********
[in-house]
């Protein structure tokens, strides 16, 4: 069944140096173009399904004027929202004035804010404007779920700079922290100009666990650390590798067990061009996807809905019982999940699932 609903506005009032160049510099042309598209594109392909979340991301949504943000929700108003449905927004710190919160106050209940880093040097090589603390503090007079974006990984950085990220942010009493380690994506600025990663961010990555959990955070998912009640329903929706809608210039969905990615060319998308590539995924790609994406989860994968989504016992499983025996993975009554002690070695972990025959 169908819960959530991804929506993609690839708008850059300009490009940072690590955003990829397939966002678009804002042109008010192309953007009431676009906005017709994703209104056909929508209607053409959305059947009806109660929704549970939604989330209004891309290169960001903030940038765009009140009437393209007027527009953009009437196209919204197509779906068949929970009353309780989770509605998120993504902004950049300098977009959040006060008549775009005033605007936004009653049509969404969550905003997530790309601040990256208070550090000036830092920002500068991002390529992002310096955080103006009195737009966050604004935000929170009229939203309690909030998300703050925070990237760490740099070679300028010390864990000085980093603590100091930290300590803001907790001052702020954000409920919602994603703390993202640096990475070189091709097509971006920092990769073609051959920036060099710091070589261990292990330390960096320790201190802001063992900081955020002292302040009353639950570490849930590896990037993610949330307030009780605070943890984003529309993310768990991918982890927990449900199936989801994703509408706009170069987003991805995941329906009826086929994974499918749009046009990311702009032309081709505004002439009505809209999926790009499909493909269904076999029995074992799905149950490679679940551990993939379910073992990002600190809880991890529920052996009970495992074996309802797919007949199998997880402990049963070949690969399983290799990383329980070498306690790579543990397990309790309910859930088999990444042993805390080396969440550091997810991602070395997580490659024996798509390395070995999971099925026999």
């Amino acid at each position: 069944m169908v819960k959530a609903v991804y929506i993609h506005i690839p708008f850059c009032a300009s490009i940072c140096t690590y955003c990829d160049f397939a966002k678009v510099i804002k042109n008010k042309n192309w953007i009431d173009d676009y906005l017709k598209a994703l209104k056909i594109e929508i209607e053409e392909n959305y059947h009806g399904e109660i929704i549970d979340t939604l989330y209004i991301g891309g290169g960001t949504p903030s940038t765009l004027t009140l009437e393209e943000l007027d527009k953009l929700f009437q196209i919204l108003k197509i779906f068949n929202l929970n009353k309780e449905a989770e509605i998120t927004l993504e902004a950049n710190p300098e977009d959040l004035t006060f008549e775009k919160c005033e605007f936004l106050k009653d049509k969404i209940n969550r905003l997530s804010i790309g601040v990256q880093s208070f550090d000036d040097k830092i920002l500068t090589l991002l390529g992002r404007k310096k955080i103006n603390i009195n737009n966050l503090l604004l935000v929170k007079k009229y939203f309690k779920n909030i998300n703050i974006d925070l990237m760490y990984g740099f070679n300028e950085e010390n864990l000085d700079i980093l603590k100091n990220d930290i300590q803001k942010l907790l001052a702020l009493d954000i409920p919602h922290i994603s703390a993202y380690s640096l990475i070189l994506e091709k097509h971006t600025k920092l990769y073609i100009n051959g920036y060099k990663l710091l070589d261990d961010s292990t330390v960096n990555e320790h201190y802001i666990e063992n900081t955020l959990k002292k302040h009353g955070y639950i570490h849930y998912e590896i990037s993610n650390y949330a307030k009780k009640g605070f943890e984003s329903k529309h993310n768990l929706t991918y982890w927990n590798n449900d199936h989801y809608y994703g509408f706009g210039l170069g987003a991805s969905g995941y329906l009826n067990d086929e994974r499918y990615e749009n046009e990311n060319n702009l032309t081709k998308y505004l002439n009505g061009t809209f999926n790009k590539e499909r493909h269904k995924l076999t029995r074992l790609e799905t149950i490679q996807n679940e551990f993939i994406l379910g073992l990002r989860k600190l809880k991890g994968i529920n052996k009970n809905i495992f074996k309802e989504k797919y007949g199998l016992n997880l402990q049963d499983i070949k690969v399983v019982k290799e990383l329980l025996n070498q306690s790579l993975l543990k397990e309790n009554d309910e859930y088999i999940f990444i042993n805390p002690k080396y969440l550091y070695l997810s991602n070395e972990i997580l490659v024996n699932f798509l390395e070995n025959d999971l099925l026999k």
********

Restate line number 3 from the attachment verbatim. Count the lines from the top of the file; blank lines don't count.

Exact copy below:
């Amino acid at each position: 069944m169908v819960k959530a609903v991804y929506i993609h506005i690839p708008f850059c009032a300009s490009i940072c140096t690590y955003c990829d160049f397939a966002k678009v510099i804002k042109n008010k042309n192309w953007i009431d173009d676009y906005l017709k598209a994703l209104k056909i594109e929508i209607e053409e392909n959305y059947h009806g399904e109660i929704i549970d979340t939604l989330y209004i991301g891309g290169g960001t949504p903030s940038t765009l004027t009140l009437e393209e943000l007027d527009k953009l929700f009437q196209i919204l108003k197509i779906f068949n929202l929970n009353k309780e449905a989770e509605i998120t927004l993504e902004a950049n710190p300098e977009d959040l004035t006060f008549e775009k919160c005033e605007f936004l106050k009653d049509k969404i209940n969550r905003l997530s804010i790309g601040v990256q880093s208070f550090d000036d040097k830092i920002l500068t090589l991002l390529g992002r404007k310096k955080i103006n603390i009195n737009n966050l503090l604004l935000v929170k007079k009229y939203f309690k779920n909030i998300n703050i974006d925070l990237m760490y990984g740099f070679n300028e950085e010390n864990l000085d700079i980093l603590k100091n990220d930290i300590q803001k942010l907790l001052a702020l009493d954000i409920p919602h922290i994603s703390a993202y380690s640096l990475i070189l994506e091709k097509h971006t600025k920092l990769y073609i100009n051959g920036y060099k990663l710091l070589d261990d961010s292990t330390v960096n990555e320790h201190y802001i666990e063992n900081t955020l959990k002292k302040h009353g955070y639950i570490h849930y998912e590896i990037s993610n650390y949330a307030k009780k009640g605070f943890e984003s329903k529309h993310n768990l929706t991918y982890w927990n590798n449900d199936h989801y809608y994703g509408f706009g210039l170069g987003a991805s969905g995941y329906l009826n067990d086929e994974r499918y990615e749009n046009e990311n060319n702009l032309t081709k998308y505004l002439n009505g061009t809209f999926n790009k590539e499909r493909h269904k995924l076999t029995r074992l790609e799905t149950i490679q996807n679940e551990f993939i994406l379910g073992l990002r989860k600190l809880k991890g994968i529920n052996k009970n809905i495992f074996k309802e989504k797919y007949g199998l016992n997880l402990q049963d499983i070949k690969v399983v019982k290799e990383l329980l025996n070498q306690s790579l993975l543990k397990e309790n009554d309910e859930y088999i999940f990444i042993n805390p002690k080396y969440l550091y070695l997810s991602n070395e972990i997580l490659v024996n699932f798509l390395e070995n025959d999971l099925l026999k």